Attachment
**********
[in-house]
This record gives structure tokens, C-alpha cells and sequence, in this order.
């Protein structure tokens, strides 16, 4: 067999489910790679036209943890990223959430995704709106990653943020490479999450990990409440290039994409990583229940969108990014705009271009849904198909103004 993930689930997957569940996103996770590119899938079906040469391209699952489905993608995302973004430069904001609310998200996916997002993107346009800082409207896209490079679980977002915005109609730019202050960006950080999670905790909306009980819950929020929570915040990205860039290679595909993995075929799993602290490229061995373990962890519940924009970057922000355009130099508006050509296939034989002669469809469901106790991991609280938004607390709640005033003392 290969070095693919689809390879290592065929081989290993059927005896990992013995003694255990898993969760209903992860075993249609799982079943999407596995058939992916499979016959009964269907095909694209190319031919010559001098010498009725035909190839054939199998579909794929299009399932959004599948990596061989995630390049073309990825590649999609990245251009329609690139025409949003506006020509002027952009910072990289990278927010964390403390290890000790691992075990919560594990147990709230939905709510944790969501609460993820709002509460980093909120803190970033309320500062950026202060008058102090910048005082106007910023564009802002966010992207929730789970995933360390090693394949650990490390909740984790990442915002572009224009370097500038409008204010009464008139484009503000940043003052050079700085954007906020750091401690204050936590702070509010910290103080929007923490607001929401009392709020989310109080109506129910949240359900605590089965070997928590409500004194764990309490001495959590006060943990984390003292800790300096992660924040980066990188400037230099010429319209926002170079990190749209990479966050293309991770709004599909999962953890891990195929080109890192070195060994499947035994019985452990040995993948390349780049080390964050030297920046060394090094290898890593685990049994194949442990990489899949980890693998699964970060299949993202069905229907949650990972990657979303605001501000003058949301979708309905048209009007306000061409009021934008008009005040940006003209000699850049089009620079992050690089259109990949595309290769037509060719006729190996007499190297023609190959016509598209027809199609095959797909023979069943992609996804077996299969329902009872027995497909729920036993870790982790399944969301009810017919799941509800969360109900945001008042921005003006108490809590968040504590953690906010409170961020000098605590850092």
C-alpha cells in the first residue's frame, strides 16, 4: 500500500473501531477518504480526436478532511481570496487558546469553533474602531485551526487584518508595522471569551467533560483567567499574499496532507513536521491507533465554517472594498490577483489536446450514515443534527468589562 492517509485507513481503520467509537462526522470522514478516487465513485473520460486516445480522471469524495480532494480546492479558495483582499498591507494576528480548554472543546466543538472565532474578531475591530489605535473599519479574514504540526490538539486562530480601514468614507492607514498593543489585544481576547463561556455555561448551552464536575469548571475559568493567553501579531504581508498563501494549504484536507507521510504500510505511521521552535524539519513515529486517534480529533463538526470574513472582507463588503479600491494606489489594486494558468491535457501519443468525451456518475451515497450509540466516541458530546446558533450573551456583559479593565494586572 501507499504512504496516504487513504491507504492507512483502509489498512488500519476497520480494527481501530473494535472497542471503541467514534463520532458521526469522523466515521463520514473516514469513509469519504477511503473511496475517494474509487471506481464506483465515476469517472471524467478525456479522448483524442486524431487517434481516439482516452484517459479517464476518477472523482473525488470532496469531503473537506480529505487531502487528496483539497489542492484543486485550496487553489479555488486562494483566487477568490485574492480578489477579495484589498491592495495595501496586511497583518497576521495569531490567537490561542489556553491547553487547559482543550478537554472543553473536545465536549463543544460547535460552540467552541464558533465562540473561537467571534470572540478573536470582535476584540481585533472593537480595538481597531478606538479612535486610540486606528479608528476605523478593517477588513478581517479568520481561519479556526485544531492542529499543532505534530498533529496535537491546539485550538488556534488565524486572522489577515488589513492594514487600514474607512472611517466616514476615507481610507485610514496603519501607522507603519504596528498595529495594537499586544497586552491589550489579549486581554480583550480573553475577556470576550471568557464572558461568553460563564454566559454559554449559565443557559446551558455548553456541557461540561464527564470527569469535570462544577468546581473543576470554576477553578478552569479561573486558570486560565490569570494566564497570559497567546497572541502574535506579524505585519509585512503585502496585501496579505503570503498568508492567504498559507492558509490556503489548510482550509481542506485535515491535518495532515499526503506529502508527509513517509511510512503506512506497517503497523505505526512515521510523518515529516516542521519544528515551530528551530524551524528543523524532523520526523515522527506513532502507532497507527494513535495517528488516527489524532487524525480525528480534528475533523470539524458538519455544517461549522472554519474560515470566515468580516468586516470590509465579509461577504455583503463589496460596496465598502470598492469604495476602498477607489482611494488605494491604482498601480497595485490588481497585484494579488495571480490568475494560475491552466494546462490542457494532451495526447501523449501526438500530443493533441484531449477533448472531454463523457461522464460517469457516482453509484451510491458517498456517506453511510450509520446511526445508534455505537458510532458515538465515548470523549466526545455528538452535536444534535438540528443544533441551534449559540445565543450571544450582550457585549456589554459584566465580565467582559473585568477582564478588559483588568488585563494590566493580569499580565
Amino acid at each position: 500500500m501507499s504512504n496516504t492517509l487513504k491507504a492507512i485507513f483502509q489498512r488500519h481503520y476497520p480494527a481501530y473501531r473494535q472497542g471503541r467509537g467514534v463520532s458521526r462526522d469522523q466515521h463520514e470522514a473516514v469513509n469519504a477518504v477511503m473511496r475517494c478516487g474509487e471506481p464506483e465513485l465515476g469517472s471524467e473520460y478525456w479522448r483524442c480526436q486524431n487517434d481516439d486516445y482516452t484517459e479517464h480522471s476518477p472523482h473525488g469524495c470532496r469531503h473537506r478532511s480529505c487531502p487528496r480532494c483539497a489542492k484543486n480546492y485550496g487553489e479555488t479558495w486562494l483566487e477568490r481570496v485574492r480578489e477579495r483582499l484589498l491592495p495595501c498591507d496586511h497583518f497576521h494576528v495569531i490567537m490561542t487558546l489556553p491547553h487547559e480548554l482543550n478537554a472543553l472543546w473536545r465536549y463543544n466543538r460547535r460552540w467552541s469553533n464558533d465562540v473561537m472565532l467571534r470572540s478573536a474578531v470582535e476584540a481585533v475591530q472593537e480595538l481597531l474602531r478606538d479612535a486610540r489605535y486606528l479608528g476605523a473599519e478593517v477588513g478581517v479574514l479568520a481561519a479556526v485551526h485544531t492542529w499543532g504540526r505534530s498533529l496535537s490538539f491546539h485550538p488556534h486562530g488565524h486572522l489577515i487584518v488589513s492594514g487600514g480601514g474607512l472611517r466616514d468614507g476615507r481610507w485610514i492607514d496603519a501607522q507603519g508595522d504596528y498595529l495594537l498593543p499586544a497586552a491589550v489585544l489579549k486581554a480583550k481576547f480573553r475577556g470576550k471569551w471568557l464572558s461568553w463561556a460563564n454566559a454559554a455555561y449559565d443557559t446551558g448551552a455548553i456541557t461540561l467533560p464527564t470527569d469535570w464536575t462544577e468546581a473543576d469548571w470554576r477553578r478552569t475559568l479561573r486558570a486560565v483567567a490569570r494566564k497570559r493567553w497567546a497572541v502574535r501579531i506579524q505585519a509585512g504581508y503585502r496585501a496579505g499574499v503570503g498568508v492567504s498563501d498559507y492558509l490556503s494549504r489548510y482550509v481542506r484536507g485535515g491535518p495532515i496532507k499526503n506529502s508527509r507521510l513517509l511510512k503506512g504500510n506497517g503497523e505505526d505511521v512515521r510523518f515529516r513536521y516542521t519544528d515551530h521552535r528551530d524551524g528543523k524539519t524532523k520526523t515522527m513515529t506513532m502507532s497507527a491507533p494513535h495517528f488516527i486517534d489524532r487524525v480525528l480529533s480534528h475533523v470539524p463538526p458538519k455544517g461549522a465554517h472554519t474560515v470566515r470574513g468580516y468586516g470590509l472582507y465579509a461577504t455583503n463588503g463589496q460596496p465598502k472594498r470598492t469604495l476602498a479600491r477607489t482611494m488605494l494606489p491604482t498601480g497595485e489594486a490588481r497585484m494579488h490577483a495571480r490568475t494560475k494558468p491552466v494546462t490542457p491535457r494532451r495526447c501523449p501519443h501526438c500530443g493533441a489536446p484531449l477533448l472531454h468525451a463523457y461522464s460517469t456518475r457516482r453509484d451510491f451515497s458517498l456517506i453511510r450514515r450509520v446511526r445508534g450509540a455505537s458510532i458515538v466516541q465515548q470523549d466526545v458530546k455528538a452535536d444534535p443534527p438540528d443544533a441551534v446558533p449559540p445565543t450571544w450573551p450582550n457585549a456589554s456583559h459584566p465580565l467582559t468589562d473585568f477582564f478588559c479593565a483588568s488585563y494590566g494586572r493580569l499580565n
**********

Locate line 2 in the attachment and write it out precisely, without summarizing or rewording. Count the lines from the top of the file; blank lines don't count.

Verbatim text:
This record gives structure tokens, C-alpha cells and sequence, in this order.